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The Church's Progress and Regress

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Acts 8:1, 4, 11:19  “There arose on that day a great persecution against the church in Jerusalem, and they were all scattered throughout the regions of Judea and Samaria . . . Now those who were scattered went about preaching the word . . . . Now those who were scattered because of the persecution that arose over Stephen traveled as far as Phoenicia and Cyprus and Antioch . . . .”

A naive assumption that young followers of Christ often make is that they expect the church corporately to experience continual growth.  They reason, “Jesus states in Matthew 16:18 that the gates of hell will not withstand the church’s progress.  A healthy local church or denomination will experience ongoing growth.”

This assumption overlooks the fact that Jesus’ own public ministry was marked by times of numeric progress and regress.  There were times when crowds flocked to hear him, and there were times when the same crowds turned away (John 6:66). 

This assumption overlooks passages like Acts 8 in which the church in Judea is scattered.  Furthermore, it ignores the testimony of church history.  The church experienced sharp regress from the rise of Islam, internal schism, and doctrinal pollution.  The church’s influence on culture and society has been extensive or negligible depending on the time and place in history.  Church historian Kenneth Latourette describes this reality.

“From the seventh into the tenth century the Moslem Arabs mastered about half of the lands which had been ruled by Rome.  This segment also embraced about half of what might be denominated Christendom.  In it the Christian churches dwindled more or less rapidly.”

Kenneth Scott Latourette, A History of Christianity, Volume 1, page 270

“In the four centuries between 950 and 1350 Christianity was carried over a wider reach of territory than even in those great first five centuries of accomplishment which had inaugurated its course. . . Now followed another period when it seemed that Christianity was fading from the human scene.  Between 1350 and 1500 the geographic frontiers of Christianity shrank alarmingly.  The faith vanished from most of Asia and was hard-bested in Asia Minor and the Balkan Peninsula.”

Kenneth Scott Latourette, A History of Christianity, Volume 1, page 587

These facts should promote a more mature view of the church’s vitality.  Seasons of pruning can be ordained by God to purify the church.  Persecution can diminish the church in one region and force people to migrate.  This in turn can cause the church to bloom in another region.  

A mature faith says, “The Lord may place me in a time and location in history in which the church is experiencing numeric growth or decline.  He may place me in a time and location in which the church’s impact on culture waxes or wanes.  Regardless of the circumstances, I know that God's eternal purpose will prevail.  Whenever and wherever Jesus places me, I will be faithful.  The church doesn’t have to appear successful in order for me to faithful to Jesus Christ.”

Posted by Matthew Roberts with

Repentance for the Overextended

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Ecclesiastes 2:23 Even in the night his heart does not rest.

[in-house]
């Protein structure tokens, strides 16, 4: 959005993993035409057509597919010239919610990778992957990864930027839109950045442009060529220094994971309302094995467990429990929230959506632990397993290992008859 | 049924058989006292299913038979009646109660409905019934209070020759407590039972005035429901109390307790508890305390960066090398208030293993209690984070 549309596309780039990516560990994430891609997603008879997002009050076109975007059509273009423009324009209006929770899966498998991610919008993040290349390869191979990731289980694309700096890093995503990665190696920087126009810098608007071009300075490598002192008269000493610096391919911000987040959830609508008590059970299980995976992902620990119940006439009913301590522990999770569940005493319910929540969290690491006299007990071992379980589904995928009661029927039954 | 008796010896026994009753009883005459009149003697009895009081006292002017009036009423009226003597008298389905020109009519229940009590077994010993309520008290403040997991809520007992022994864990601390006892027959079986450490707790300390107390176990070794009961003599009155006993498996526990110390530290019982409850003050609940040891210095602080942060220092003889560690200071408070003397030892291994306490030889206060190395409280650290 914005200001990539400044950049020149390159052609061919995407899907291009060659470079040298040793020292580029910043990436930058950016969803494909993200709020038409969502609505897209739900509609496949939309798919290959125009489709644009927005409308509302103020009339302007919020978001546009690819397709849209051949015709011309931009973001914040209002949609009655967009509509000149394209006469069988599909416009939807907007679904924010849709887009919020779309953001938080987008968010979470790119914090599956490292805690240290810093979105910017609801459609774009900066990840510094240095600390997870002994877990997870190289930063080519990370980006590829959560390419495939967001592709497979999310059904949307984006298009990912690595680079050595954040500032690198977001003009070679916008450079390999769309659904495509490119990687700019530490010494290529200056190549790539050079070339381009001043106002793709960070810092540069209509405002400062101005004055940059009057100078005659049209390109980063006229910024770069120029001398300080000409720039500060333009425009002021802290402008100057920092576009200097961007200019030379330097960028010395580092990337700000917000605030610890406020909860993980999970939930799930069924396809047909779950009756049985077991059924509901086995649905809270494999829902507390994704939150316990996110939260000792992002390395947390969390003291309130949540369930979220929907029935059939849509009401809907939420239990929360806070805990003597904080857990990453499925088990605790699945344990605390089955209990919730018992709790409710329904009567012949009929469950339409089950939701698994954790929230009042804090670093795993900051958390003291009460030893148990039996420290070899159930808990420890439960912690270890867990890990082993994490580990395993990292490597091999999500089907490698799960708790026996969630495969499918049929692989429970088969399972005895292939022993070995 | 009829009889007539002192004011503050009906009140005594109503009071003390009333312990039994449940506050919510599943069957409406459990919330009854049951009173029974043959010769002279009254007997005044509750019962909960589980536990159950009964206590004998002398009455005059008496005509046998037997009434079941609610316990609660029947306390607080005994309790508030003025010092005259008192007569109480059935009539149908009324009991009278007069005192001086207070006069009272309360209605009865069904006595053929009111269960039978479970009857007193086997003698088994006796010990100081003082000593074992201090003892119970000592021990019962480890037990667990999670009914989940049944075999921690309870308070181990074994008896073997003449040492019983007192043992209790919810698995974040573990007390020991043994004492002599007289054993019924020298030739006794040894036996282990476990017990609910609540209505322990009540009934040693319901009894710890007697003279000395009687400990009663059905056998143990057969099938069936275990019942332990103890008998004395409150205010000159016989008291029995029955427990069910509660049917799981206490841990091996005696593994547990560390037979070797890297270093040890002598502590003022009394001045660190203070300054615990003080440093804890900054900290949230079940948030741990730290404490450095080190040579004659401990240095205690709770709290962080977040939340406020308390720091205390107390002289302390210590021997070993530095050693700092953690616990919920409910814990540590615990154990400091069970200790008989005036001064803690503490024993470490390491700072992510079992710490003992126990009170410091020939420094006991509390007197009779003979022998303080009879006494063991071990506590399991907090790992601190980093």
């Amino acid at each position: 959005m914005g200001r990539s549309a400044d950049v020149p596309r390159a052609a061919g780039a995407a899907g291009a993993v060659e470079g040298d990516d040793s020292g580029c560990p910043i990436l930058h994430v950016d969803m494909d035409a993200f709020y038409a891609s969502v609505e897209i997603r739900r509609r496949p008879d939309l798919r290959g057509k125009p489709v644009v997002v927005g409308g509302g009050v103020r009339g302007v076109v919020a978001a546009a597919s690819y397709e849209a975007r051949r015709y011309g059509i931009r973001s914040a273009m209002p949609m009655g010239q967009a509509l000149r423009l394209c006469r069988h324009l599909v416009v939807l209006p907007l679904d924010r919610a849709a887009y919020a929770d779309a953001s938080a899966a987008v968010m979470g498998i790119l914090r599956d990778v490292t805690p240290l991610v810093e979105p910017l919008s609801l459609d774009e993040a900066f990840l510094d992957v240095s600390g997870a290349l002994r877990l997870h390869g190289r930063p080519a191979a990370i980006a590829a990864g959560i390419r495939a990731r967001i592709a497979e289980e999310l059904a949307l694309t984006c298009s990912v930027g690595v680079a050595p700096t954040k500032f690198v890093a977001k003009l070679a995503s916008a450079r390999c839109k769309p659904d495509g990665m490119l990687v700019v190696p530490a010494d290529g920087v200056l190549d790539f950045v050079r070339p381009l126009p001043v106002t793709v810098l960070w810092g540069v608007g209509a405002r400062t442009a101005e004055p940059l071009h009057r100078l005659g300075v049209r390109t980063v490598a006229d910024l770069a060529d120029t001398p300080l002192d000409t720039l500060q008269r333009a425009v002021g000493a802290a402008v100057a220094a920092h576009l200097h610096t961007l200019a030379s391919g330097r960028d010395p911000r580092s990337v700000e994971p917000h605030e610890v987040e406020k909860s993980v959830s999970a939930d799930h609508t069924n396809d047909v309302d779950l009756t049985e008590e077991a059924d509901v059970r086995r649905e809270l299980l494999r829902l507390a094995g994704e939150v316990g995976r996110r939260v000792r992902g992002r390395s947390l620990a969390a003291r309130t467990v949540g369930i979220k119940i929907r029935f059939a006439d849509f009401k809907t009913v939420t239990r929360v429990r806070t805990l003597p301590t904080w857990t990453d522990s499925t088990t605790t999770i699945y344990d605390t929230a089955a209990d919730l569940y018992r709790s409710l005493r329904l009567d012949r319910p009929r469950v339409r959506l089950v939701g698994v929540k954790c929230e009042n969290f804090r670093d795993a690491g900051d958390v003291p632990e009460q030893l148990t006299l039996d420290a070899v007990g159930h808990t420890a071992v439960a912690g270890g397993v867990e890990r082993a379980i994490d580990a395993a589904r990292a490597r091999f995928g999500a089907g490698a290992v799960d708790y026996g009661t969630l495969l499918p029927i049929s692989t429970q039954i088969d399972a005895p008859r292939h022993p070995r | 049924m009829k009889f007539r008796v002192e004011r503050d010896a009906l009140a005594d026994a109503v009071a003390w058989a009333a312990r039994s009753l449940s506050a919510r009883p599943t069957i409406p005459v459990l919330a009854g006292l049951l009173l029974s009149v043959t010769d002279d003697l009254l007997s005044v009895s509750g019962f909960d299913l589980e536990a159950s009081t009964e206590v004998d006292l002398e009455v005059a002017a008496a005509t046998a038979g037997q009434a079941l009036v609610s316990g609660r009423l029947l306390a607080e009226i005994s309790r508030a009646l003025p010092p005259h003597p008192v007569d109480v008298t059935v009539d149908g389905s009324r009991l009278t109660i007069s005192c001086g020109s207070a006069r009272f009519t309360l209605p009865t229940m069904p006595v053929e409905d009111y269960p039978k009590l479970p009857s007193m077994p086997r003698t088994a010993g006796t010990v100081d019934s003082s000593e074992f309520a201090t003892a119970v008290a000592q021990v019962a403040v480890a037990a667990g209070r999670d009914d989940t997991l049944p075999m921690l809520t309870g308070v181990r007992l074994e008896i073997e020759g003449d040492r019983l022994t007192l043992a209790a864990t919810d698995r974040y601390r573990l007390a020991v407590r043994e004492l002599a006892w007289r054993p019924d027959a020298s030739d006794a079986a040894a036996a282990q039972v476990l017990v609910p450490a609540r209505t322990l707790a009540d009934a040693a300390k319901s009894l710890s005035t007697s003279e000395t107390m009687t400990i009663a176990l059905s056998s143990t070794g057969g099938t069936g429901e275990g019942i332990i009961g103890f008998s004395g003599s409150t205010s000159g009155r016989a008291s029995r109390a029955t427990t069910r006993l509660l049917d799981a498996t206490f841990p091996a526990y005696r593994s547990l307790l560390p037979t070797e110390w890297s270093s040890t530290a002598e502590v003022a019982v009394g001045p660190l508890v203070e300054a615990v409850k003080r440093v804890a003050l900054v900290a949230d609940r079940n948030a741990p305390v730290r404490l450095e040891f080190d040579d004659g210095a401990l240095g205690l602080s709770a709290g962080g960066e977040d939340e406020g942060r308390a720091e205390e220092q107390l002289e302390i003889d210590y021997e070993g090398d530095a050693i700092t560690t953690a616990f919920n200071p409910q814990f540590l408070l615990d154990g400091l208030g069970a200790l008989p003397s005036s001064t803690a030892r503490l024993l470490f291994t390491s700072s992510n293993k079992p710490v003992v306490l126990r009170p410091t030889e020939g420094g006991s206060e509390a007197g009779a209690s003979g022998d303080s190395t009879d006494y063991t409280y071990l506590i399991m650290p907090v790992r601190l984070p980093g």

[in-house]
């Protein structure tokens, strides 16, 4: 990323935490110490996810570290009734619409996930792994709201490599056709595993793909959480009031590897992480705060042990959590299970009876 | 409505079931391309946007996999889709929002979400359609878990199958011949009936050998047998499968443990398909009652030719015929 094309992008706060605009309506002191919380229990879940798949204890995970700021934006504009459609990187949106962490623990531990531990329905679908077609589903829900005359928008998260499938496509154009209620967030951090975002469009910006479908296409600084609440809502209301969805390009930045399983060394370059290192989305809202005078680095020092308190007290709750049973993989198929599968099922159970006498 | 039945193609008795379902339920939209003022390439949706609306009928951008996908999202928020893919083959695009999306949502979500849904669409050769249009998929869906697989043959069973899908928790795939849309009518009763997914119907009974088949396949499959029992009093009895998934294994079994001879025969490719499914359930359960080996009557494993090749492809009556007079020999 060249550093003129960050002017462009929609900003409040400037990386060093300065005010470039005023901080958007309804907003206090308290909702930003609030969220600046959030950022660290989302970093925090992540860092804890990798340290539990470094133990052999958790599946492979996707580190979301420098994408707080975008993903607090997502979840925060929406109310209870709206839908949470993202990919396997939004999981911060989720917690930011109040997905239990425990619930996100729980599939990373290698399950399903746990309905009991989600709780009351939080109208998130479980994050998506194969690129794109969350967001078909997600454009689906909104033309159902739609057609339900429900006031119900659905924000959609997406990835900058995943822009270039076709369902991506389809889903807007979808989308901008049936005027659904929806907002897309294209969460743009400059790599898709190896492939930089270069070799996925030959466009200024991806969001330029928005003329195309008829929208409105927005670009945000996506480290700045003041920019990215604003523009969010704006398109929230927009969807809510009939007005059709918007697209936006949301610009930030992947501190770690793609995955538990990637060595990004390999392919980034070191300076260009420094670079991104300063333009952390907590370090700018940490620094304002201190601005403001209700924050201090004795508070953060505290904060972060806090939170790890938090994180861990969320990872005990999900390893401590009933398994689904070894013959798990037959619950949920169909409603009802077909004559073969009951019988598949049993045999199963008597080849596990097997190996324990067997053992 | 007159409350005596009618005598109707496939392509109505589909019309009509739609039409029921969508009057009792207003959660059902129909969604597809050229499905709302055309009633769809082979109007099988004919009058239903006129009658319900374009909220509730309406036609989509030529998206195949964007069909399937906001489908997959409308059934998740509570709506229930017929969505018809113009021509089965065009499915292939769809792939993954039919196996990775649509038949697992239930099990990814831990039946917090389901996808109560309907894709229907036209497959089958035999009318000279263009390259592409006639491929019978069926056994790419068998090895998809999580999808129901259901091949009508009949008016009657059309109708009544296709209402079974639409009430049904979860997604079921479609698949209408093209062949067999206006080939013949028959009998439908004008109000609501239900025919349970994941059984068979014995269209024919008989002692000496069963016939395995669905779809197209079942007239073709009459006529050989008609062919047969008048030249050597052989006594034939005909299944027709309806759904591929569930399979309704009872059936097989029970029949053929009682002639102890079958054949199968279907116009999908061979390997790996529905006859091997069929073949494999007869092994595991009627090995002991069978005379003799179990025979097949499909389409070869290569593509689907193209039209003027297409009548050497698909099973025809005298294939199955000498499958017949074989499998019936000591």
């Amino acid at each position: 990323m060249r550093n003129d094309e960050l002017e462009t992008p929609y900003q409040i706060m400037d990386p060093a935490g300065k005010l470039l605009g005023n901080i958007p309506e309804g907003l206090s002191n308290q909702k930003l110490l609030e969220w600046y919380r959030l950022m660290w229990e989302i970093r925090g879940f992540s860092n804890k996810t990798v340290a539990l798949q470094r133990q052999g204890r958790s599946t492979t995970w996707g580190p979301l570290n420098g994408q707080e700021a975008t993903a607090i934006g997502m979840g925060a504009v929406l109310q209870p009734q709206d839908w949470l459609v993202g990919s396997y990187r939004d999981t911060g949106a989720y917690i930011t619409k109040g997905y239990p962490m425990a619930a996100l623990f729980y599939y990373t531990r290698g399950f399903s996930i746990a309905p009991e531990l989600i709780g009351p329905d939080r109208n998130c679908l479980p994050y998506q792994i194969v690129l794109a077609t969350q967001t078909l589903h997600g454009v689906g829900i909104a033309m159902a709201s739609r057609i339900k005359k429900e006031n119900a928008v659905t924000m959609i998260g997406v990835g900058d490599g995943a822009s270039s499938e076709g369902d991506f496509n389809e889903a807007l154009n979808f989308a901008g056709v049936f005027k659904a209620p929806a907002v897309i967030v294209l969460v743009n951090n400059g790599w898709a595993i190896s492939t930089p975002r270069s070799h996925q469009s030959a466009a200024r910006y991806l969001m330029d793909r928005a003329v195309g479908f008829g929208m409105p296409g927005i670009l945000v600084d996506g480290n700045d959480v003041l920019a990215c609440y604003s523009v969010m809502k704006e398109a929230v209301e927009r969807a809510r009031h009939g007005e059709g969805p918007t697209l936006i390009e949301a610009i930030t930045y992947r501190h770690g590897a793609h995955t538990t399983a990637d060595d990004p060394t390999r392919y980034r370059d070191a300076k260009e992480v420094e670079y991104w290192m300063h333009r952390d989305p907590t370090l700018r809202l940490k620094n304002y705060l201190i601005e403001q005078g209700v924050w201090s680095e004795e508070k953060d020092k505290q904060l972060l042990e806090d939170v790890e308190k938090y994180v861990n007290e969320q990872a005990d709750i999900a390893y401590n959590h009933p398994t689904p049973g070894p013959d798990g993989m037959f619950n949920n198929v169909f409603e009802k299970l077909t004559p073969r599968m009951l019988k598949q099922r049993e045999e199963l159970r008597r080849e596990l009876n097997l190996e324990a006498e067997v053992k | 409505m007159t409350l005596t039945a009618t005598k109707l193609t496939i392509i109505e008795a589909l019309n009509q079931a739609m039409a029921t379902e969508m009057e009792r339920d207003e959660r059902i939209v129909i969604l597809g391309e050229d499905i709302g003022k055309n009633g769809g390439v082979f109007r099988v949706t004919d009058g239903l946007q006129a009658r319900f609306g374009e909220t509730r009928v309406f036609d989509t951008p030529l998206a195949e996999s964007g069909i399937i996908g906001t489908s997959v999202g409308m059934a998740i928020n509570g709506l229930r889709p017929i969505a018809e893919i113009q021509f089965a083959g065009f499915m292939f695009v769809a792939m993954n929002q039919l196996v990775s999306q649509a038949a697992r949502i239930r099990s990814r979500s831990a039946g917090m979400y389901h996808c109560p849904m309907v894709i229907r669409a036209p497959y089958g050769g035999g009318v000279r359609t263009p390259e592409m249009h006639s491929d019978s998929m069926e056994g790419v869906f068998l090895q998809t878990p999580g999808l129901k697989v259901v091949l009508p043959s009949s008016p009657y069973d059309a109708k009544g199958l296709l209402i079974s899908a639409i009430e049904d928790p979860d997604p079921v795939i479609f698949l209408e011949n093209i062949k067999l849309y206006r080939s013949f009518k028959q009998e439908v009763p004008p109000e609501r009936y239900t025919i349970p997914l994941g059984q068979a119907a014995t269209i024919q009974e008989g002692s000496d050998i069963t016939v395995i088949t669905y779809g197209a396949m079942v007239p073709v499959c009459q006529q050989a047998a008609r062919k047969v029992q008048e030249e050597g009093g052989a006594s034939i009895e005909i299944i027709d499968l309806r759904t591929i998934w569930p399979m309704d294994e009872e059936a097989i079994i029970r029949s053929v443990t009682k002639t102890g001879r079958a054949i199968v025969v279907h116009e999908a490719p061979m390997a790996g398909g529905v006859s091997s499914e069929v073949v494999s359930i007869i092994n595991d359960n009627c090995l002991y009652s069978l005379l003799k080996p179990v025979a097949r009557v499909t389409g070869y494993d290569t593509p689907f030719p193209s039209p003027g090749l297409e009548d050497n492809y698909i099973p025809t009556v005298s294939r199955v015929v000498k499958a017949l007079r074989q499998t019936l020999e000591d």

Our lives are frantic with activity.  Part of this stems from the demands of a highly competitive marketplace.  If we don't put in the time, then there's a line of people waiting to take our spot.  Part of this stems from technology.  We can be reached anytime and anywhere.  E-mail enables us (and often requires us) to work when we're not in the office.  

Yet, if we're honest, there's something deeper at play.  A busy schedule is a mark of being important; it is way to say to ourselves and to others "I'm significant."

Jacqueline Olds, in her book The Lonely American: Drifting Apart in the Twenty-first Century writes, "Talk to Americans about their lives and one thing you will hear over and over again is how busy most people feel.  People complain about being too busy, but if you listen closely, you will hear that people are proud of their busyness.  It serves as a badge of toughness, success, and importance."  (page 14)

Tim Keller, in his small group guide on Romans writes, "An inordinate need for people’s approval continually leads to over-commitments and over-estimations of what we can accomplish in a given amount of time."  (page 148)

Do you continually over-commit and over-schedule?  Are people around you annoyed with you because you can't fulfill the promises you've made?  Do you continually over-estimate your strength to accomplish as much as possible?  

You're living in unbelief and idolatry.  You're seeking to derive from your busy schedule what you can only find in Jesus Christ, namely, that your important because you're a beloved child of the King.  You are approved by the only One who's opinion counts not because of your productivity and success, but because you're clothed in Jesus' perfect righteousness.  

Our culture won't prescribe repentance and faith for a life of over-scheduling and exhaustion, but that's precisely what's needed.  Try this, "Heavenly Father, forgive me for finding my worth in my busy schedule.  Thank you that Jesus suffered and died for my unbelief and idolatry.  Thank you that He rose from the dead to eternal rest for me."

Posted by Matthew Roberts with

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